There is a race to build quantum computers, and (as far as we know) it isn’t the NSA that is in the lead. Competing are big tech companies such as IBM, Google, and Microsoft; startups; defense contractors; and universities. One Canadian startup says that it has already developed a first version of a quantum computer. A physicist at Delft University of Technology in the Netherlands, Ronald Hanson, told Scientific American that he will be able to make the building blocks of a universal quantum computer in just five years and a fully-functional demonstration machine in a little more than a decade.
These will change the balance of power in business and cyber-warfare. They have profound national-security implications, because they are the technology equivalent of a nuclear weapon.
Let me first explain what a quantum computer is and where we are.
In a classical computer, information is represented in bits, binary digits, each of which can be a 0 or 1. Because they only have only two values, long sequences of 0s and 1s are necessary to form a number or to do a calculation. A quantum bit (called a qbit), however, can hold a value of 0 or 1 or both values at the same time — a superposition denoted as “0+1.” The power of a quantum computer increases exponentially with the number of qubits. Rather than doing computations sequentially as classical computers do, quantum computers can solve problems by laying out all of the possibilities simultaneously and measuring the results.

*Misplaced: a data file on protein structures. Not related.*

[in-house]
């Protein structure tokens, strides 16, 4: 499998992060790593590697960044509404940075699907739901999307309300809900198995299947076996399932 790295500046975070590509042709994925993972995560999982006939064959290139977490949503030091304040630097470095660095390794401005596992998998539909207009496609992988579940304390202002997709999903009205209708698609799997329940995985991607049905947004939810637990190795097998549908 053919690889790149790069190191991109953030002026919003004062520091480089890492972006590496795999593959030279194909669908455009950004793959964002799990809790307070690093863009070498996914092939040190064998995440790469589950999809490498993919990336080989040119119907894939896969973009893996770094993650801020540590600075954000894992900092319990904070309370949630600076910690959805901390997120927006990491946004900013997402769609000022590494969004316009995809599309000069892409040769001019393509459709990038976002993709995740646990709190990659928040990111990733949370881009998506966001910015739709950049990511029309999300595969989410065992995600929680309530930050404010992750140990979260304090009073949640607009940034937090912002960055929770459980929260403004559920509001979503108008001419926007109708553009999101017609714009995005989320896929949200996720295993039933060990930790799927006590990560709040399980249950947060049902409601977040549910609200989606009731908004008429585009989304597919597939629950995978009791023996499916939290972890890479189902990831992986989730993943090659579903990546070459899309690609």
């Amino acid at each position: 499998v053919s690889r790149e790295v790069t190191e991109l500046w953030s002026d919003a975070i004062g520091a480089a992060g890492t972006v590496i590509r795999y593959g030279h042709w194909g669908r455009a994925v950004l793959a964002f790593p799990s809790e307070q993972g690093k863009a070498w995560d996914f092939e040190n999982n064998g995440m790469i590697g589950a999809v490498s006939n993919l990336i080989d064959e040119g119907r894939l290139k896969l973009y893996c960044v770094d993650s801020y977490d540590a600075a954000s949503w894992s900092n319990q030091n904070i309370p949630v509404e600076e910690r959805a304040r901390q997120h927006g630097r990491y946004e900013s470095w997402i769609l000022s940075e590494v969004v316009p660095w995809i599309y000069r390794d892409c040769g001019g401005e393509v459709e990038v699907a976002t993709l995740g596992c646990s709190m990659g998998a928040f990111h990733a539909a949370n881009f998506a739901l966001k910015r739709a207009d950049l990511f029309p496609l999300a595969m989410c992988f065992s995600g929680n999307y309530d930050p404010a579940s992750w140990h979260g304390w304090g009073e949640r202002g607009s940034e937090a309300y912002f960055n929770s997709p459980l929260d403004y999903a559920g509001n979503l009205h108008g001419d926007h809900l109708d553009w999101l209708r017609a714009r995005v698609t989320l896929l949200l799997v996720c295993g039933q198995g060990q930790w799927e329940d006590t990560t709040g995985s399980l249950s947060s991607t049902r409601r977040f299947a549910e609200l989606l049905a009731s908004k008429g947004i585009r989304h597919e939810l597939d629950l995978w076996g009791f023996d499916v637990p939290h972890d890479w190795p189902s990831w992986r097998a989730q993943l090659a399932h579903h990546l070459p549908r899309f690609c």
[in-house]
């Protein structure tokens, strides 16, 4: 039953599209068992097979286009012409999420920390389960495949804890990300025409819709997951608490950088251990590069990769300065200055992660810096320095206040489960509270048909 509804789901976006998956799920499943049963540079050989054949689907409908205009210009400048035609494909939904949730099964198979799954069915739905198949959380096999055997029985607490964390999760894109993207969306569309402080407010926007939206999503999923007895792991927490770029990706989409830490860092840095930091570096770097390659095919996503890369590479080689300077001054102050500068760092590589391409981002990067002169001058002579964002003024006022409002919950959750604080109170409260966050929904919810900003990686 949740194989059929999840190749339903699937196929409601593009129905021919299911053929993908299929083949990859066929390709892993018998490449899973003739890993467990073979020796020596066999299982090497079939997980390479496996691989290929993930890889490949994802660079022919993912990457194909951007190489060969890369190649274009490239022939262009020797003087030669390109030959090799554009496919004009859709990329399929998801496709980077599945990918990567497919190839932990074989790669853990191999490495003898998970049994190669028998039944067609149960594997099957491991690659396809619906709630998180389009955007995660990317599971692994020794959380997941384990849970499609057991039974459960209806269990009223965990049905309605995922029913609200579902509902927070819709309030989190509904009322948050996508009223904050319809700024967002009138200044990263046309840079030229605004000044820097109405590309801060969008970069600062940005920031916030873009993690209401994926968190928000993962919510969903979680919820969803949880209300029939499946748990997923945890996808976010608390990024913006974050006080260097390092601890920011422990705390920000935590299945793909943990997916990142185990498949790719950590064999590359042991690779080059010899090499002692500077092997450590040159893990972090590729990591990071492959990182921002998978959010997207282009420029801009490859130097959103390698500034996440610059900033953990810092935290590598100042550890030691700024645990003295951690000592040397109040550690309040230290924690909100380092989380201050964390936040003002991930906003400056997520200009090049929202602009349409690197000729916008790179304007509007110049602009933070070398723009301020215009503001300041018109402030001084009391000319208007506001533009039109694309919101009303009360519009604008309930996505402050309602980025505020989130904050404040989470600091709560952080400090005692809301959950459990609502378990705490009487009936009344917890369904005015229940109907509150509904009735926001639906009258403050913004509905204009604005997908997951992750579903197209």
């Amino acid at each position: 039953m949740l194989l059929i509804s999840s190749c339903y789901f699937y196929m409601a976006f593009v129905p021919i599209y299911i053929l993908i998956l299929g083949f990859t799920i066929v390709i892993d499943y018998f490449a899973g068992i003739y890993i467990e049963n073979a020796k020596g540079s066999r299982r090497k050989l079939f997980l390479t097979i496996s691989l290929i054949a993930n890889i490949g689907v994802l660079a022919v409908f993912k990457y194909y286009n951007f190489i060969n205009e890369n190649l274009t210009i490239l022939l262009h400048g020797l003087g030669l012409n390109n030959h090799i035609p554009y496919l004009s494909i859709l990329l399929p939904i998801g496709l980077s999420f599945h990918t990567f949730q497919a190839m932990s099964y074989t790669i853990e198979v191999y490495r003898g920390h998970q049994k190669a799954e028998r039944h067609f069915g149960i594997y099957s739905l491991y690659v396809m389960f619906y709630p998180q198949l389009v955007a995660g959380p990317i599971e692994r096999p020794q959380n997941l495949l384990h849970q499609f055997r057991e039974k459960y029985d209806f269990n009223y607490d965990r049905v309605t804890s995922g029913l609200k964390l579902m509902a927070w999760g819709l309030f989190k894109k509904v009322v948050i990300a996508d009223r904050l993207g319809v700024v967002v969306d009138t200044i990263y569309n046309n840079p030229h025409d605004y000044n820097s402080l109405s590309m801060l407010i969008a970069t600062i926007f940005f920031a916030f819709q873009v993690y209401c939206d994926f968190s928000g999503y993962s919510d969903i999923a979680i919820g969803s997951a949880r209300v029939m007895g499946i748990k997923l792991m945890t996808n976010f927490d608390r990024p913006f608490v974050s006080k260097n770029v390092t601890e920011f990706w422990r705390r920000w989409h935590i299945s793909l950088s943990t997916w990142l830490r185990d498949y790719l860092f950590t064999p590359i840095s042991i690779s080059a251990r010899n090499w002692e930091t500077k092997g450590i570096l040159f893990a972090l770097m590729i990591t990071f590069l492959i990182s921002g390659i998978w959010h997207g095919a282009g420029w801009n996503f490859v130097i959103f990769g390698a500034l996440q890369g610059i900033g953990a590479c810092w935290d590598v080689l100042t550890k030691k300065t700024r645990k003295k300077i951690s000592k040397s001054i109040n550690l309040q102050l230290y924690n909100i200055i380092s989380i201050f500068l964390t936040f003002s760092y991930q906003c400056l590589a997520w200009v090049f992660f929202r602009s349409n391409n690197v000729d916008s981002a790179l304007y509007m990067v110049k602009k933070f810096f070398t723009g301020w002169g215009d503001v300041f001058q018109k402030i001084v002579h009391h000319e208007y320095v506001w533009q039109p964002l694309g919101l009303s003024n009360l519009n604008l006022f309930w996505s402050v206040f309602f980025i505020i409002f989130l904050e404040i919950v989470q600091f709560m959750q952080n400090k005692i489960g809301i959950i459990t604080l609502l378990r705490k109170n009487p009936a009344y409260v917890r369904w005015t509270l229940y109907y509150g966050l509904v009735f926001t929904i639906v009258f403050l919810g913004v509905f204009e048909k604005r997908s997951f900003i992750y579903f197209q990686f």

Imagine being able to open a combination lock by trying every possible number and sequence at the same time. Though the analogy isn’t perfect — because of the complexities in measuring the results of a quantum calculation — it gives you an idea of what is possible.
There are many complexities in building a quantum computer: challenges in finding the best materials from which to generate entangled photon pairs; new types of logic gates and their fabrication on computer chips; creation and control of qubits; designs for storage mechanisms; and error detection. But breakthroughs are being announced every month. IBM, for example, just announced that it has found a new way to detect and measure quantum errors and has designed a new qubit circuit that, in sufficient numbers, will form the large chips that quantum computers will need.
Most researchers I have spoken to say that it is a matter of when — not whether — quantum computing will be practical. Some believe that this will be as soon as five years; others say 20 years. IBM said in April that we’ve entered a golden era of quantum-computing research and predicted that the company would be the first to develop a practical quantum computer. More